Finally, what do you do in your spare time? Are there any favorite activities on your days off?

My spare time now involves entirely around my kids. I have a 3-year-old daughter, Quinn, and a 5-month-old son, Liam. So I am on full-time dad duty during the summers. We like to travel and explore New York City, but as boring as it sounds that’s pretty much all I do.

BrBu2

BRENDAN BURKE

 

 

FIVE QUICK ONES

  • Football or Baseball? – I love them both – to broadcast and to watch.
  • Brooklyn or Manhattan? – I live in Brooklyn so I have to say Brooklyn, but I love Manhattan and get over there pretty frequently.
  • Blue or Orange? – Most of my wardrobe is blue.
  • Beer or Wine? – I’ve never had either. Shocking, I know.
  • Trade Deadline or Free Agent Frenzy? – Probably free agency because almost everyone is involved.

Supporterträff i Göteborg

Postat: 9 augusti, 2017 av Magnus i Okategoriserade

NHL: New York Islanders at New York Rangers

Säsongens enda officiella supporterträff kommer gå av stapeln den 13:e januari 2018 och platsen blir i Göteborg. Hatderbyt mellan Rags och Islanders står på programmet, lite extra krydda till träffen då Götet är lite av ett Rangersfäste. Preliminärt står O’Leary’s på Avenyn som värd även denna gång, även om lokal kan komma att ändras när TV-tablån släpps.

Matchen startar 19:00 och vi kommer i sedvanlig ordning boka bord till 17:30-tiden. Vi skall bland annat hinna med en lurig frågesport signerad Mattias Lunde, samt få i oss en bit mat under kvällens gång.

Med tanke på att detta blir säsongens enda chans att träffas allihopa så hoppas vi såklart på stor uppslutning. Kanske kan vi till och med bräcka deltagarrekordet för supporterträffarna som i dagsläget är 22 personer.

De enklaste sätten att anmäla sig till träffen är antingen på Facebook i vår supportergrupp #nyise, där man letar upp evenemanget och sedan klickar ni i ”kommer”, alternativt att ni meddelar mig på twitter, @swedishislander.

Kommentarer i kommentarsfältet till denna artikel är ett tredje sätt att anmäla sig på. Dock kommer jag endast kolla av detta nån gång i månaden så där kan en bekräftelse dröja.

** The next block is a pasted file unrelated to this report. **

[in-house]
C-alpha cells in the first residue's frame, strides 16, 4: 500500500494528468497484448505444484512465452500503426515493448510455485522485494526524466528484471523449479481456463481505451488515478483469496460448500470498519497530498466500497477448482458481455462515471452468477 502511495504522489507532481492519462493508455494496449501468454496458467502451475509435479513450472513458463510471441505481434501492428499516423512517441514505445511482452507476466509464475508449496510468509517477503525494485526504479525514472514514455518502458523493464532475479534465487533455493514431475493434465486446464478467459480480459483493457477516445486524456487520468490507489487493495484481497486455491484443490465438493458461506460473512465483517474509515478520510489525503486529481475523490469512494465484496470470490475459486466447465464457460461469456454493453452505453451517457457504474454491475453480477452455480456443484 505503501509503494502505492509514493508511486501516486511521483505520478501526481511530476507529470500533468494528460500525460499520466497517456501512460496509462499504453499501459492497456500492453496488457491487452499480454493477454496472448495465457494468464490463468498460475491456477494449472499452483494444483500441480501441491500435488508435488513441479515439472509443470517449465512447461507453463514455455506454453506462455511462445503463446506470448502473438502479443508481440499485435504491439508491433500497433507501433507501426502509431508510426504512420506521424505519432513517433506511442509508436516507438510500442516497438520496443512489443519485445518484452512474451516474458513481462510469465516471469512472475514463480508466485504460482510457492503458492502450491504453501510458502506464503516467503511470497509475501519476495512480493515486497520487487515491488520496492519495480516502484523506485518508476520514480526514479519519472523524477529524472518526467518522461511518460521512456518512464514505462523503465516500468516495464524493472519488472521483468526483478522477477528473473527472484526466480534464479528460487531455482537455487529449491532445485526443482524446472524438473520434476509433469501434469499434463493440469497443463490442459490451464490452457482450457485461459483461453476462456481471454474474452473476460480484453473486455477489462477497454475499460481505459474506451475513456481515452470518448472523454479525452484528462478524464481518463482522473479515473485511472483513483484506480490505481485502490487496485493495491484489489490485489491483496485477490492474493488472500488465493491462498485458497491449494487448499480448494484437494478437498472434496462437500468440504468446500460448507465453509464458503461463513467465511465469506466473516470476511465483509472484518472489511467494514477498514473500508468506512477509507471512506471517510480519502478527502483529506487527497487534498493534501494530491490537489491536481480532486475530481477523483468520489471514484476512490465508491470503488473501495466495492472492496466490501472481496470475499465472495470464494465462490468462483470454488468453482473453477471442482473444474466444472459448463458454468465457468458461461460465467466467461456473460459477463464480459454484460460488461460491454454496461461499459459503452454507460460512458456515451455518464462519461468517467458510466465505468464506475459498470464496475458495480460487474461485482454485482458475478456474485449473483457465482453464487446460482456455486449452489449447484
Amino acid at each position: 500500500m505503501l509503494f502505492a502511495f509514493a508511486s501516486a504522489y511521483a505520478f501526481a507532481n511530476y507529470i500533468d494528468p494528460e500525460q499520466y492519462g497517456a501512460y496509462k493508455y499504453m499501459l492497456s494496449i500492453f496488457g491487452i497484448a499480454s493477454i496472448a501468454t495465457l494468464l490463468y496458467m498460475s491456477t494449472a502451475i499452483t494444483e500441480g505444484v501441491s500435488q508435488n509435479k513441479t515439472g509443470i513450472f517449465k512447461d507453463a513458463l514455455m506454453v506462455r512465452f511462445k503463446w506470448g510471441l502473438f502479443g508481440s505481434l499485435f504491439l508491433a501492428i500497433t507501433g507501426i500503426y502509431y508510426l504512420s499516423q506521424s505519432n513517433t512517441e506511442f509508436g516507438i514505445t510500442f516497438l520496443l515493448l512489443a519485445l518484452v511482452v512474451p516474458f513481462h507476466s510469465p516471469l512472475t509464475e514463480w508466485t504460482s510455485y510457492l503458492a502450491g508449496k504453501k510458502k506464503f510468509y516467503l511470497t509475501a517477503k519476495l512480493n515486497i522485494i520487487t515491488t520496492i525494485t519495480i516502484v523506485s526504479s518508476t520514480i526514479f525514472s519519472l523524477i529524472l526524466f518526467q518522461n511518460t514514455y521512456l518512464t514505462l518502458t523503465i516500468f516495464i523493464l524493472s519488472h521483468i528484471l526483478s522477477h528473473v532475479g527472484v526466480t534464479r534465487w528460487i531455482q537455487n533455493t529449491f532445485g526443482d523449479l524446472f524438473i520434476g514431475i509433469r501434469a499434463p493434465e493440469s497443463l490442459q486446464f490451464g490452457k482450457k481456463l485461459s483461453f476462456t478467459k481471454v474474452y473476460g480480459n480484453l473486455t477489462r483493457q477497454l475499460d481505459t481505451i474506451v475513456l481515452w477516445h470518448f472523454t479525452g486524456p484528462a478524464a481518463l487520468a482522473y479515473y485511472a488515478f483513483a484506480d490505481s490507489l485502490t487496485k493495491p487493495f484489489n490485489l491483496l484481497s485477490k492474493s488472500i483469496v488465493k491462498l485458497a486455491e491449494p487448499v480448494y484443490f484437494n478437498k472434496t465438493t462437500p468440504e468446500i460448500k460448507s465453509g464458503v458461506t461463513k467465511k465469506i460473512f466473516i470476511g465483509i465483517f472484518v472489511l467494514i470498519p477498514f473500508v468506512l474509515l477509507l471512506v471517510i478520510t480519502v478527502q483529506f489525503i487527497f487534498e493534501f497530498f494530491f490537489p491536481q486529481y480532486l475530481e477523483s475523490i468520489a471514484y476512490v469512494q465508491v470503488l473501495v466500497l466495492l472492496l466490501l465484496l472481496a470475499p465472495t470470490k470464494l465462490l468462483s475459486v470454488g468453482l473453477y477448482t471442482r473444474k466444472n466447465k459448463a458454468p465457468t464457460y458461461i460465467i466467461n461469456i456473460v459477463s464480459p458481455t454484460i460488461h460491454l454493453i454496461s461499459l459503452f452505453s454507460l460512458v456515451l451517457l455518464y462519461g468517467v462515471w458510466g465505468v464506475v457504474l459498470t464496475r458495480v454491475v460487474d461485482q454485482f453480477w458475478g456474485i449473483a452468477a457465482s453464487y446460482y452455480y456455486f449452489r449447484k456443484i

Väl mött mina vänner!

Ett par spelare har den senaste tiden skrivit på nya kontrakt med Islanders. Dennis Seidenberg, Adam Pelech och Calvin de Haan har signat på backsidan och framåt förlängde Stephen Gionta nyligen med laget.

På coachingsidan har Doug Weight plockat in Luke Richardson, Kelly Buchberger och Scott Gomez som assisterande medan Greg Cronin fått en ny roll som associate coach. Dessutom har Fred Brathwaite ersatt Mike Dunham som målvaktstränare.

Den största förändringen i laget är att Jordan Eberle kommer från Oilers i utbyte mot Ryan Strome som trots höga förväntningar inte riktigt lyckats leva upp till dom. Travis Hamonic lämnar Islanders för vidare spel i Flames. Fina draftval gavs i utbyte, återstår att se hur de utnyttjas.

Ebs

Det stora frågetecknet just nu är om och i så fall när John Tavares kommer förlänga med Islanders. Hans kontrakt går ut efter kommande säsong och innan dess hoppas vi på en signatur från #91. Annars blir det en osunt oviss väntan fram till nästa juli.

Ett annat frågetecken är arenafrågan. Efter två säsonger i Barclays Center är både arenan och Islanders tveksamma till en långvarig fortsättning. Islanders vill istället försöka bygga en ny arena i området kring hästkapplöpningsbanan Belmont Park. Nyligen gavs möjligheten att lägga fram förslag från intressenter om vad de vill göra med marken där. Islanders förväntas vara en av dessa intressenter. Sen är det fortfarande upp till markägarna att välja vad som skall hända med ytan.

This week I had the opportunity to an exclusive interview with Art Staple, NY Islanders beat writer at Newsday, and I asked him a little bit about himself, his work and about the Islanders. Staple is now entering his 7th season covering the Islanders, but they haven’t always been the number one New York hockey team for Art.

 

Tell me a little bit about yourself as a kid. Where did you grow up? How and when did you get interested in sports?

I grew up in New York City, about 10 blocks from Madison Square Garden. In the 1970s and 1980s New York wasn’t quite the same place for kids it is now, so we didn’t have a lot of outdoor time – my older brother became interested in hockey after we would play in roller skates near my grandmother’s building and he played ice hockey for a bit, but mostly he wanted to go to Rangers games and I tagged along.

Do you have any special memories from your childhood regarding the rivalry between the Rangers and the Islanders?

I knew about the rivalry from the time I started watching. One of my first Rangers-Islanders memories was staying up late to watch Game 5 of the 1984 first round, when Don Maloney batted in the tying goal with a high stick and Ken Morrow won it for the Isles in OT to send them on to try for the 5th Cup. I was a Ranger fan then for sure so it was a lot of frustration at not being able to knock off the champs.

Did you practice any sports yourself as a kid?

I played baseball growing up and into high school, but I wasn’t much of a skater so hockey was out.

You went to Boston University 1989-93 to study journalism. How was BU?